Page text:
Established in 1986, The Sentencing Project works for a fair and effective U.S. criminal justice system by promoting reforms in sentencing policy, addressing unjust racial disparities and practices, and advocating for alternatives to incarceration.
In a report recently issued, the Sentencing Project addresses disparities in the criminal justice system, juvenile life without parole, the death penalty and its racial implications, and felony disenfranchisement.
Racial disparity pervades the U.S. criminal justice system. African American males are six times more likely to be incarcerated than white males and Hispanic males are 2.5 times more likely. Not only are racial minorities incarcerated disproportionately, they are also likely to be sentenced more harshly than white defendants for similar crimes.
The U.S. government cites a report by The Sentencing Project to suggest that disparities in the prison population may be diminishing. However, this reduced racial disparity largely pertains to women and in significant part is a function of more white women being sentenced to prison, rather than action by the government to reduce current disparities. Racial and ethnic disparities among women remain prevalent, although less substantial than disparities among men.
The War on Drugs has exacerbated racial inequalities in the criminal justice system through discriminatory law enforcement practices and disparities in sentencing laws, including the application of harsh mandatory minimum sentences. While the federal Fair Sentencing Act (FSA) of 2010 reduced the crack/cocaine sentencing quantity disparity triggering mandatory minimum penalties from 100:1 to 18:1, there is still disparate treatment in the sentencing of individuals convicted of offenses involving these two pharmacologically identical drugs.
Because African Americans constitute 80% of those sentenced under federal crack cocaine laws, the disparity in sentencing laws leads to harsher sentences for black defendants for committing similar offenses to those of their white or Latino counterparts convicted of powder cocaine offenses.
Furthermore, the FSA did not alter the harsh federal mandatory minimum sentences imposed for a majority of drug offenses. In 2010, the number of black male offenders convicted of a federal offense subject to a mandatory minimum sentence was nearly double that of convicted white males.
Even though the U.S. Sentencing Commission voted to apply the guideline changes associated with the FSA retroactively, those persons sentenced prior to adoption of the law are still subject to the previous mandatory minimum levels.
While the Supreme Court in Miller v. Alabama, 132 S. Ct. 2455 (2012) held mandatory juvenile life without parole (JLWOP) sentences to be in violation of the Eighth Amendment, there are still about 2,500 individuals in the United States serving such sentences for crimes committed before the age of eighteen.
The United States stands alone in the imposition of such severe sentences; currently no other country imposes JLWOP sentences.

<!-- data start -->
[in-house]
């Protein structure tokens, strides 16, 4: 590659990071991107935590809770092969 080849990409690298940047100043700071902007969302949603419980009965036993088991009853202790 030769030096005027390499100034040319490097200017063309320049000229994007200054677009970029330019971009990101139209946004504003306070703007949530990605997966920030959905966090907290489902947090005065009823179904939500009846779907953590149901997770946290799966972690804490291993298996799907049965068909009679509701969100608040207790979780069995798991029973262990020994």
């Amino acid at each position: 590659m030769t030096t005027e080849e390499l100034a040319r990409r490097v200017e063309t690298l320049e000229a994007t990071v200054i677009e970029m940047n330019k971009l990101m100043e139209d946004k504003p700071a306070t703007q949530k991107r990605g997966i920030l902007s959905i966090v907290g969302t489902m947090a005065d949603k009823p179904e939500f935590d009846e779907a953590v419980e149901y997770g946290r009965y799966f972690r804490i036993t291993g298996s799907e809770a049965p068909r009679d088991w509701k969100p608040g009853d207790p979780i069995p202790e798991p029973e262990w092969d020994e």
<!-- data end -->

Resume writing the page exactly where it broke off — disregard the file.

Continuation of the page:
At the time of the Miller ruling, seven states plus the District of Columbia had banned JLWOP and only four states have joined their ranks in the two years since.
Thus, in most states, juveniles may still be sentenced to LWOP as long as it is not imposed as a mandatory penalty.
Additionally troublesome is that only six state Supreme Courts have interpreted Miller to apply retroactively, and at least three state Supreme Courts’ including Pennsylvania, which has the most individuals (472) serving JLWOP sentences, have ruled that Miller is not retroactive.
The racial disparities among those persons subject to these penalties make their use even more problematic. Of the 2,500 individuals currently serving JLWOP sentences 61% are African American, 27% are white, and 12% are “other.”
“The proportion of African Americans serving JLWOP sentences for the killing of a white person (43.4%) is nearly twice the rate at which African American juveniles are arrested for taking a white person’s life (23.2%). Conversely, white juvenile offenders with black victims are only about half as likely (3.6%) to receive a JLWOP sentence as their proportion of arrests for killing blacks (6.4%).”
Additionally, the Juvenile Justice and Delinquency Prevention Act, the nation’s only federal policy specifically designed to handle the nation’s juvenile justice systems, has not been reauthorized in over five years. A reauthorized Act could significantly strengthen the Act’s mandate to address the severe racial and ethnic disparities which plague juvenile justice systems nationwide by requiring states to take concrete steps to reduce and monitor disparities.
While six states have repealed the death penalty in the past seven years, more than 3,000 people remain on death row. In the past ten years 42 people on average have been executed each year and 20 people have already been executed in 2014.